. The p75 neurotrophin receptor promotes amyloid-beta(1-42)-induced neuritic dystrophy in vitro and in vivo. J Neurosci. 2009 Aug 26;29(34):10627-37. PubMed.

Recommends

Please login to recommend the paper.

Comments

Make a Comment

To make a comment you must login or register.

Comments on this content

  1. Knowles et al. show that Aβ oligomers bind to the neurotrophin receptor p75 (cf. Costantini et al., 2005), that p75 substantially contributes to Aβ-induced neuronal death and neurite dystrophy, and that a significant part of the toxicity of Aβ oligomers is independent of wild-type p75 (cf. e.g., Costantini et al., 2005). Using Förster resonance energy transfer (FRET), they observed an unusually strong signal (50 percent reduction of donor emission) with donor FITC-Aβ and acceptor Cy3B-p75 that, in their interpretation, might be caused by the binding of multiple FITC-Aβ oligomers to p75; such binding could increase the probability of FRET occurrence or cause self-quenching of fluorescein and thus enlarge the apparent FRET signal. The FRET results, and their interpretation, would be consistent with the presence of a second binding site of Aβ on the p75 stalk close to the transmembrane domain—a binding site indicated by evidence presented in the Aβ-crosslinker hypothesis (see Current Hypotheses or www.abeta-p75.de).

    The binding of FITC-Aβ oligomers to both binding sites of Aβ on p75 could augment total energy transfer from FITC-Aβ to Cy3B-p75 or induce self-quenching of fluorescein and thereby diminish FITC emission and energy transfer to Cy3B-p75. With reverse fluorescence labeling (Cy3B-Aβ and FITC-p75), FITC should be located within the upper half of extracellular human p75 (containing the N-terminus and all extracellular, FITC-binding lysines), and Cy3B-Aβ bound to the neurotrophin binding site might shield stalk-bound Cy3B-Aβ against energy transfer from p75-bound FITC, which should result in a weaker FRET signal (20 percent in the study).

    The role of p75 in Aβ-induced neuronal degeneration described by Knowles et al. (and other researchers) contrasts with a neuroprotective effect of p75 against Aβ toxicity reported by Zhang et al. (2003), Costantini et al. (2005), and Bengoechea et al. (2009). The apparent conflict might be solved by the hypothesis that p75 can form neurotrophic and neuroprotective cooperation with APP, PrPc, and other proteins via stalk-bound Aβ oligomers. High concentrations of administered Aβ oligomers or excessive endogenous Aβ, however, should soon produce β-sheet Aβ, and the neuroprotective effect of p75 breaks down when β-sheet Aβ (instead of Aβ monomers and oligomers) binds to the p75 stalk, prevents the neuroprotective cooperation of p75, and dimerizes and activates the receptor. In this view, Aβ-stimulated p75 would protect neurons against Aβ toxicity as long as the Aβ load is not too high and substantial neuroprotective cooperation of p75 occurs, whereas continual stimulation of p75 with Aβ species and the prevention of neuroprotective cooperation of p75 by β-sheet Aβ would contribute to deleterious effects of Aβ.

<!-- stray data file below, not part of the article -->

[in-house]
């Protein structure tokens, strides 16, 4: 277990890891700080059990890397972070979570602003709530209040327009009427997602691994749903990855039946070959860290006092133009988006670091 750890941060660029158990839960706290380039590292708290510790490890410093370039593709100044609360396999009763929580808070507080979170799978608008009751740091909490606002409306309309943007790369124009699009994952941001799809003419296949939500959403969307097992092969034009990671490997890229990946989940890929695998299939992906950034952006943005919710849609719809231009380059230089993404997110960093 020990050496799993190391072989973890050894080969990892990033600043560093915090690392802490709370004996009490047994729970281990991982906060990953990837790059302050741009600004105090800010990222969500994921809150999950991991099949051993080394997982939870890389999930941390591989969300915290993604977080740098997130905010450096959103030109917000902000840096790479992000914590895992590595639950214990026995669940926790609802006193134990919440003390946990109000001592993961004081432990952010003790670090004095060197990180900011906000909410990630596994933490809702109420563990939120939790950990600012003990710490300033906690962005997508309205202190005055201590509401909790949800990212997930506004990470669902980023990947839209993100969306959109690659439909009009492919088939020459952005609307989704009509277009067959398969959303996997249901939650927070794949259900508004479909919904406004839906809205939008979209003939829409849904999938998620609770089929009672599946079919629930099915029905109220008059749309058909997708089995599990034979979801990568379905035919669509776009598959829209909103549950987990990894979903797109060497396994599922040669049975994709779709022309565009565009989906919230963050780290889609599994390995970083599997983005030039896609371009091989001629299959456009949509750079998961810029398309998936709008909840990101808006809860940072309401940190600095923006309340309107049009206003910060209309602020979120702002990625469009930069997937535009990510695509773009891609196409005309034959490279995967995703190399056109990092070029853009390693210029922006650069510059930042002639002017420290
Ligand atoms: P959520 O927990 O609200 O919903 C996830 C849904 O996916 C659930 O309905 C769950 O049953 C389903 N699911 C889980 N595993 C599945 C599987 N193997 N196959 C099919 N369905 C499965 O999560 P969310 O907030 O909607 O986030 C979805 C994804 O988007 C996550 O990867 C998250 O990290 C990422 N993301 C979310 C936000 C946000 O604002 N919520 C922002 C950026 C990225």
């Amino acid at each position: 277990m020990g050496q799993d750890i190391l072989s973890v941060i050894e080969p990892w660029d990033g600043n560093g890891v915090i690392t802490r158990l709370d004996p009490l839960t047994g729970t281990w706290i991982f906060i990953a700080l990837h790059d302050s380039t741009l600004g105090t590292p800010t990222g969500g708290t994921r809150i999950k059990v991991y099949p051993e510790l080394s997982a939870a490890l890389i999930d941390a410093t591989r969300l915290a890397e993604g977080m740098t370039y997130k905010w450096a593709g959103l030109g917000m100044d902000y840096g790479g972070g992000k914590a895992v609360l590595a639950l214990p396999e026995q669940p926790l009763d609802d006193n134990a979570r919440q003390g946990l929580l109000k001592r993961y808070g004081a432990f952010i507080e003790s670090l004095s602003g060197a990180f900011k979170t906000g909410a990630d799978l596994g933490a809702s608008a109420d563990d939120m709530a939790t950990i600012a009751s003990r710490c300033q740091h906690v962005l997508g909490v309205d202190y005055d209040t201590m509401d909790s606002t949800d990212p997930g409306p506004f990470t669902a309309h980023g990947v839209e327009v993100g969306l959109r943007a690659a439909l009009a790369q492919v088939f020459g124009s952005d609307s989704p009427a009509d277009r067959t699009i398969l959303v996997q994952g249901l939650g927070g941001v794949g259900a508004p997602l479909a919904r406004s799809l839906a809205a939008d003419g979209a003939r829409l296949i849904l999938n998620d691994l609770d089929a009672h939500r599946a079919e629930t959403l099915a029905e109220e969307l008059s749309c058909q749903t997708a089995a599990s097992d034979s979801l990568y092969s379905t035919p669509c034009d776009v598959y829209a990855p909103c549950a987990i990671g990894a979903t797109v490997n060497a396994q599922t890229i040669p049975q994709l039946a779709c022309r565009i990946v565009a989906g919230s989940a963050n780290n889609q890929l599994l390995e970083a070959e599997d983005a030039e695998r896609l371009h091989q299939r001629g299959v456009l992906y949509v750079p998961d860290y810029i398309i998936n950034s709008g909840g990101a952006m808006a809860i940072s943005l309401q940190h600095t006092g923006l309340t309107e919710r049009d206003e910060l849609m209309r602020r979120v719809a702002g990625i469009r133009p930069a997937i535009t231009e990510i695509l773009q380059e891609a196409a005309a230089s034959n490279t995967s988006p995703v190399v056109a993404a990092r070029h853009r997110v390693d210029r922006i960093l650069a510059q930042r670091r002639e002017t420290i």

References:

    . p75 reduces beta-amyloid-induced sympathetic innervation deficits in an Alzheimer's disease mouse model. Proc Natl Acad Sci U S A. 2009 May 12;106(19):7870-5. PubMed.

    . The expression of p75 neurotrophin receptor protects against the neurotoxicity of soluble oligomers of beta-amyloid. Exp Cell Res. 2005 Nov 15;311(1):126-34. PubMed.

    . p75 neurotrophin receptor protects primary cultures of human neurons against extracellular amyloid beta peptide cytotoxicity. J Neurosci. 2003 Aug 13;23(19):7385-94. PubMed.

This paper appears in the following:

News

  1. Copper Mountain: Death and Trophin Receptors—New Insight, New Drugs?